The title 'look good, feel better' refers to the publicity for a project which runs in a hospital in one of the research sites. Patients in a cancer ward are given beauty treatments and offered advice on make-up and wigs, as cancer treatment can result in hair loss. The 'look good, feel better' programme aims to provide a 'confidence boost' to the patient through attention to the body. Although these treatments take place in a medicalised setting they are emphatically not about treatment in a bio-medical sense, but rather contribute to a general sense of wellness.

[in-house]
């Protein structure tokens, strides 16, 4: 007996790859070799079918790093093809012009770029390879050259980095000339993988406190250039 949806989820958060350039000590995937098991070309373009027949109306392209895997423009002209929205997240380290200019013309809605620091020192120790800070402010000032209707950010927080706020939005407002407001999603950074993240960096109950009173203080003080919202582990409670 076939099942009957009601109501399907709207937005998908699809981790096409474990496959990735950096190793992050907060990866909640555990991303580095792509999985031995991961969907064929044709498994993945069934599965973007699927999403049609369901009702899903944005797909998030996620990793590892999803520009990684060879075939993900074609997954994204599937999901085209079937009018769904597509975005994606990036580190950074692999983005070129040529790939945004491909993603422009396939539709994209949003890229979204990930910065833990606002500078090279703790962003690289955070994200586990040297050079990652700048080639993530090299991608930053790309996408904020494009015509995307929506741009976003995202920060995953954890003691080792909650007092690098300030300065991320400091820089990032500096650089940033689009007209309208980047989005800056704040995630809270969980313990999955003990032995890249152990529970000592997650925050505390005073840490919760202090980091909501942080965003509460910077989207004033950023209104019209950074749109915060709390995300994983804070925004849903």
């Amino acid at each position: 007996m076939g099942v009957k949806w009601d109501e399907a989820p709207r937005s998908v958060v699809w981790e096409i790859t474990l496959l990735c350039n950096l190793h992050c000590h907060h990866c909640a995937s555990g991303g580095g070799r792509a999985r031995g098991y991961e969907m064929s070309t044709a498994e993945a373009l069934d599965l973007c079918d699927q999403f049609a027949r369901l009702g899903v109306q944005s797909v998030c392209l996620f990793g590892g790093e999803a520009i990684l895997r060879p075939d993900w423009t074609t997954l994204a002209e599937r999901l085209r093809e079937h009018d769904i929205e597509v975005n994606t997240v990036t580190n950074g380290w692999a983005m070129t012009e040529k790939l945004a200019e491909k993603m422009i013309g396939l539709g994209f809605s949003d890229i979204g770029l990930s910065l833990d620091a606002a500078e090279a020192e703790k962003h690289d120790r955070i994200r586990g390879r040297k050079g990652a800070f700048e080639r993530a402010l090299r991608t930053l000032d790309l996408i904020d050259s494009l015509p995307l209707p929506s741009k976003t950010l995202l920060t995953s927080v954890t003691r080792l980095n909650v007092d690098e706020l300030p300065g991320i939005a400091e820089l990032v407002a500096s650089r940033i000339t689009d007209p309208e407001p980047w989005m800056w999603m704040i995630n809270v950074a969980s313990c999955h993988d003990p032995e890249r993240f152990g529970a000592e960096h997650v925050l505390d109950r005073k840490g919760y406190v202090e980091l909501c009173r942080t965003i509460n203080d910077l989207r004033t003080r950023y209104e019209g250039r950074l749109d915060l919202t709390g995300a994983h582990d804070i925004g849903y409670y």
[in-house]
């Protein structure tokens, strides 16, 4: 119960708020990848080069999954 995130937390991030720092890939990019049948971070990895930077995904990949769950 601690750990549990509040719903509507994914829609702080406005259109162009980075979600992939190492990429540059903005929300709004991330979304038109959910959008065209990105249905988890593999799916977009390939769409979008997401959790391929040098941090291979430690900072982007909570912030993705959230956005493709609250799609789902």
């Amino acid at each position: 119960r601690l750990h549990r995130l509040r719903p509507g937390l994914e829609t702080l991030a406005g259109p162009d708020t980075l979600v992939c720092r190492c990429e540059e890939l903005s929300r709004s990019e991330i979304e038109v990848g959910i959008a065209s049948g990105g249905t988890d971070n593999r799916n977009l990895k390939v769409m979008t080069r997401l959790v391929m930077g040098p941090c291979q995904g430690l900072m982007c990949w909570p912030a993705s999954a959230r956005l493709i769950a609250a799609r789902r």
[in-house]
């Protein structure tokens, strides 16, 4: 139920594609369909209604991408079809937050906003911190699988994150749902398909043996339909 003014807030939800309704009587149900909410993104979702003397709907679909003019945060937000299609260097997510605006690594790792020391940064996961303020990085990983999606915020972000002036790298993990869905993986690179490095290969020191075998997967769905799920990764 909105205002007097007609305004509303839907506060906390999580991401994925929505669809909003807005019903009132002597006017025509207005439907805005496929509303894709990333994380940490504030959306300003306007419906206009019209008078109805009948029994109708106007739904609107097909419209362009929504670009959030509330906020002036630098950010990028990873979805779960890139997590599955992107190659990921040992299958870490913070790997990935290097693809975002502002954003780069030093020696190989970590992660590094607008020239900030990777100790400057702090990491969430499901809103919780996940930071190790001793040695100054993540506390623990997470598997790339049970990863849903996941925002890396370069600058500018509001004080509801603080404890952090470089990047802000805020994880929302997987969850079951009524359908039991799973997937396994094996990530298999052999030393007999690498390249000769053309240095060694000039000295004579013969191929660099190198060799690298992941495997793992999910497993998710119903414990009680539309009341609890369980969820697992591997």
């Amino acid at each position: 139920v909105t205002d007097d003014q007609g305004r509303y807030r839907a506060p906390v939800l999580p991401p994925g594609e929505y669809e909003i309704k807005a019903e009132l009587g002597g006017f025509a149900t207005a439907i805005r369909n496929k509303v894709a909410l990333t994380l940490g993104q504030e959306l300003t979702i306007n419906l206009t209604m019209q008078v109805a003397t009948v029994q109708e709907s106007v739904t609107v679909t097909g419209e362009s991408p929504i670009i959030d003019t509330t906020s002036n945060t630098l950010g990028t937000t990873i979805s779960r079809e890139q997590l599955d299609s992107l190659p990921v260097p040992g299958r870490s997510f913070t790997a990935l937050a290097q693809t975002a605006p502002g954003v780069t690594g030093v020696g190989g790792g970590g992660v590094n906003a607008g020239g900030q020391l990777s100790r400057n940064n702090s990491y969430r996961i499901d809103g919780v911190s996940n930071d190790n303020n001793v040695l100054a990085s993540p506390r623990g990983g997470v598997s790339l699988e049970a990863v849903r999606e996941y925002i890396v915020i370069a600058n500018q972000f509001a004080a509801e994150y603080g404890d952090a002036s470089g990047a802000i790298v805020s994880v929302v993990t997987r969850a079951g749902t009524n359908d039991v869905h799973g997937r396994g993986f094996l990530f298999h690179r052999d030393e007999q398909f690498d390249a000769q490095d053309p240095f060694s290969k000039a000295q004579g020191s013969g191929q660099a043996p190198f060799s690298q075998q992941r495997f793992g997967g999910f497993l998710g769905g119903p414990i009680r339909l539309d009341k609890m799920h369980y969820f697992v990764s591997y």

In the salon too, health treatments form part of the range of services on offer. Clients access the salon in order to alleviate the symptoms of chronic conditions such as Multiple Sclerosis (MS) and also to contribute to a more holistic sense of well-being. I will first address these differences in understanding how clients use the salon for health treatments and place these claims within the framework of the concept of the 'healthy lifestyle'. Beauty therapists compare themselves to health workers, most often to nurses. I investigate the claims of the beauty therapist in relation to her professional status and how she contributes to the health of her clients. Beauty therapists describe their work as focusing both upon the body and feelings. They claim to fulfil a counselling role with their clients which aids emotional health and in turn improves physical health. The work of the beauty therapist may be understood through her relationships with the medical profession, and with other complementary therapies. It seems that